The board that will determine whether Republican Norm Coleman or Democrat Al Franken won Minnesota's Senate race will be "extraordinarily nonpartisan," according to its new chairman.
Democratic State secretary of State Mark Ritchie chose a canvassing board Wednesday that includes himself, two state Supreme Court justices appointed by Republican Gov. Tim Pawlenty, and two county judges.
The board is charged with certifying vote totals and settling differences over disputed ballots once local officials complete their recount.
Coleman currently leads by 206 votes out of 2.9 million — a margin of seven-thousandths of 1 percent, small enough to trigger an automatic recount.
The board meets Tuesday to certify the machine-counted tally before officially ordering the manual recount that will start the next day. A month later, the panel will reconvene to determine the fate of ballots challenged during the recount.
Besides Ritchie, a Democrat, the board includes two Supreme Court justices appointed by Republican Gov. Tim Pawlenty — Chief Justice Eric Magnuson and Justice G. Barry Anderson — and Ramsey County Chief Judge Kathleen Gearin and her deputy, Edward Cleary.
Gearin's politics are unclear; she was elected in a non-partisan race in 1986 and declines to talk about her politics. Cleary was appointed in 2002 by then-Gov. Jesse Ventura, an Independence Party member.
Servants of the people
At a news conference Wednesday, Ritchie downplayed the political ties of the canvassing board members, including himself.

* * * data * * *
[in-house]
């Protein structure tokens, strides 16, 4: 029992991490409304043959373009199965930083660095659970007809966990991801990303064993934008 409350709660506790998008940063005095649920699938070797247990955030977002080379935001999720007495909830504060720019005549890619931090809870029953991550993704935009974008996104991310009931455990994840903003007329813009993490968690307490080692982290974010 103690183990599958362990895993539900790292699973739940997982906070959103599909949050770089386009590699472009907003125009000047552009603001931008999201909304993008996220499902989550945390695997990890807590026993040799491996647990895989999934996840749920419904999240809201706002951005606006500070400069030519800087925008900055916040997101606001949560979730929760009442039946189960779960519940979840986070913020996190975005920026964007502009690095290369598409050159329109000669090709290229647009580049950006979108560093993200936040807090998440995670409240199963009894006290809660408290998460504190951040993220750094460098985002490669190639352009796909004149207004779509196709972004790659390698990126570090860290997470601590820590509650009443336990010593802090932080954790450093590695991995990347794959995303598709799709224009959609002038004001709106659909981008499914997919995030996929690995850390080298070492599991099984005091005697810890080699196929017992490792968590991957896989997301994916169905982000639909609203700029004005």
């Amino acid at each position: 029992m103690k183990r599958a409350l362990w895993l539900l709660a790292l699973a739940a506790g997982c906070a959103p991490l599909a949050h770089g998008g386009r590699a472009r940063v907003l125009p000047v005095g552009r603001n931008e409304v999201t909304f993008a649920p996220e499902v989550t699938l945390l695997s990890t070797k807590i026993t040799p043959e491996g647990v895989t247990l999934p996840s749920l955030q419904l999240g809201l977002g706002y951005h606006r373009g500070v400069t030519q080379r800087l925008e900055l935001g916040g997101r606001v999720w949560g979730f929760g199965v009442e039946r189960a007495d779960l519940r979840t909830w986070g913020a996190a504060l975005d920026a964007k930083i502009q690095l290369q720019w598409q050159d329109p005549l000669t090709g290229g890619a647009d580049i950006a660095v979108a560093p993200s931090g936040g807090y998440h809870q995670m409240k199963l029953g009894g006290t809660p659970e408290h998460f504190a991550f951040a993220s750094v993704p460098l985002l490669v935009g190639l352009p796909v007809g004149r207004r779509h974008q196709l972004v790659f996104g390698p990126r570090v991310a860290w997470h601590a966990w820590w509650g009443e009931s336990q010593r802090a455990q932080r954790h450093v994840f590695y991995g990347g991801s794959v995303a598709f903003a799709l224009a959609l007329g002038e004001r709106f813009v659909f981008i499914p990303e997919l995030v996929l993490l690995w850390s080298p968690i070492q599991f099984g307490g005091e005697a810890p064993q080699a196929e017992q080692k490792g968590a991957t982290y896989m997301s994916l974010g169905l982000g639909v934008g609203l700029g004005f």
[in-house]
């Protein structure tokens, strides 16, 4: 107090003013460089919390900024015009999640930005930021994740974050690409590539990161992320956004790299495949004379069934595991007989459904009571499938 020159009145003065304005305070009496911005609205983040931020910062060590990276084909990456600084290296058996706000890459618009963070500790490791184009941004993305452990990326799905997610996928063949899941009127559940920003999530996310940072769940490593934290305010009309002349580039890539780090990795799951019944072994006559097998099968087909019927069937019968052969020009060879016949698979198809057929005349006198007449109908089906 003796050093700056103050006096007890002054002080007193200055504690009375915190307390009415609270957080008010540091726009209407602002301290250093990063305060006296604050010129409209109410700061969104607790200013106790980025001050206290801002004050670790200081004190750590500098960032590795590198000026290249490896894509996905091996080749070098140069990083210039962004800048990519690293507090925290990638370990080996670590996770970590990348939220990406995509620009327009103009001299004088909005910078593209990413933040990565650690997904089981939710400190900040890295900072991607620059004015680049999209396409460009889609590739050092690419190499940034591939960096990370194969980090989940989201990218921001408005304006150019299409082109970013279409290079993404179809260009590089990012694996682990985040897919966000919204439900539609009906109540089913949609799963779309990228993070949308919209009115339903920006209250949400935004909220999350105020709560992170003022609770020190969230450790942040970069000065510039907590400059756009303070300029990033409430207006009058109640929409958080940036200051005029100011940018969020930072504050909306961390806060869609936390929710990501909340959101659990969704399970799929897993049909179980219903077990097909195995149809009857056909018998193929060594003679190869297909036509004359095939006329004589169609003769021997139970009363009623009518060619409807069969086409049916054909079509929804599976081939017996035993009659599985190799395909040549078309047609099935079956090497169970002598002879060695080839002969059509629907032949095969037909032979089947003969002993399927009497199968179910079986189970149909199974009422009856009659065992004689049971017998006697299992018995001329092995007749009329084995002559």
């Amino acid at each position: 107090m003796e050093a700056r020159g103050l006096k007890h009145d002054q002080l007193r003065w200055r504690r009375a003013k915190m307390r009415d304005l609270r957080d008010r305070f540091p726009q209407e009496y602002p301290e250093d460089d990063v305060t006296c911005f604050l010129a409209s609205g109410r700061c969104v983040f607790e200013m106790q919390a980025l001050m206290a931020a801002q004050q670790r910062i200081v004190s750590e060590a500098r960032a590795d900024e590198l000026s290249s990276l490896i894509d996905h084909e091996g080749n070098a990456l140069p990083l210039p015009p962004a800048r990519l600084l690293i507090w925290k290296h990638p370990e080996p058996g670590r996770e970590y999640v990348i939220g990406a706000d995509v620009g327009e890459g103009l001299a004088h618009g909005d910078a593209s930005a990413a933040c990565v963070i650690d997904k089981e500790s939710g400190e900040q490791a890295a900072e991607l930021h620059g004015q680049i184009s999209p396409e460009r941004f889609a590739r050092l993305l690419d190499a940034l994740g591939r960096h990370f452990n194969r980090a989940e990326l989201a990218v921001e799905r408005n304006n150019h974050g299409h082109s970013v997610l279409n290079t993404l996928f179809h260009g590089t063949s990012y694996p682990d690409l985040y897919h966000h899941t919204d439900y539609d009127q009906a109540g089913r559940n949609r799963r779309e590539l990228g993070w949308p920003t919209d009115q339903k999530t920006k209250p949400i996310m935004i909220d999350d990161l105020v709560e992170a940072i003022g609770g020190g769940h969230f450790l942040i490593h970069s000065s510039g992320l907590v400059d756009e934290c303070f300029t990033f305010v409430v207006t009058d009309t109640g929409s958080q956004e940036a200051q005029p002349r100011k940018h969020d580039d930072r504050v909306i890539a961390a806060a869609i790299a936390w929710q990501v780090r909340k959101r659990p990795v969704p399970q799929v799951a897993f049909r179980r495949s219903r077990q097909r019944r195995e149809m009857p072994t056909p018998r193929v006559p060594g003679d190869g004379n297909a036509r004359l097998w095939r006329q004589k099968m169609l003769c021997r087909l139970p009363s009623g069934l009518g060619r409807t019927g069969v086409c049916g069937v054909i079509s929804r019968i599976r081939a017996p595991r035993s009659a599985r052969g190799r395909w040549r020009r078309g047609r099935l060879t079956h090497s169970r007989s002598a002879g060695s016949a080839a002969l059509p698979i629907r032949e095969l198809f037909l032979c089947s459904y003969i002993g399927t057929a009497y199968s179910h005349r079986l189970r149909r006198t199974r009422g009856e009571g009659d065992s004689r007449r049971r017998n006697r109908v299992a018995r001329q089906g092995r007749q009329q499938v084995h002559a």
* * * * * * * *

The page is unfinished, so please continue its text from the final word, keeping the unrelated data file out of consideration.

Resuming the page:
"When they put on the robe, they stop being of a political party and they start being servants of the people of Minnesota and I feel the same way when I took the oath of office and walked through the door," Ritchie said. He added, "I can promise you and the citizens that this is going to be run in an extraordinarily nonpartisan way."
Fritz Knaak, Coleman's lead lawyer, said he was comfortable with the board's makeup. "The people of this state should feel good about who's on the panel," he said.
Franken spokesman Andy Barr jabbed at Coleman supporters who have raised questions about Ritchie's impartiality.
"I think we can all now see that their claims were just political posturing," Barr said. "Today, Mark Ritchie has named two partisan Republican Supreme Court justices to the state canvassing board."
The recount action will be spread around the state. Ritchie's office has identified 74 recount sites and predicts that will grow to as many as 120 by next week.
There were 2.92 million estimated voters on Election Day, but 2.88 million recorded Senate votes. Some voters may have intentionally skipped the race, but officials expect the hand count to show votes that the optical-scan machines didn't pick up. Local elections officials are due to receive recount training on Thursday.
Depending on the size of the county, the local counts will take anywhere from a day to a couple of weeks. Some places won't start their count until Nov. 24.
The secretary of state's office wants all the local counts done by Dec. 5, although it stopped short of saying it was a hard deadline.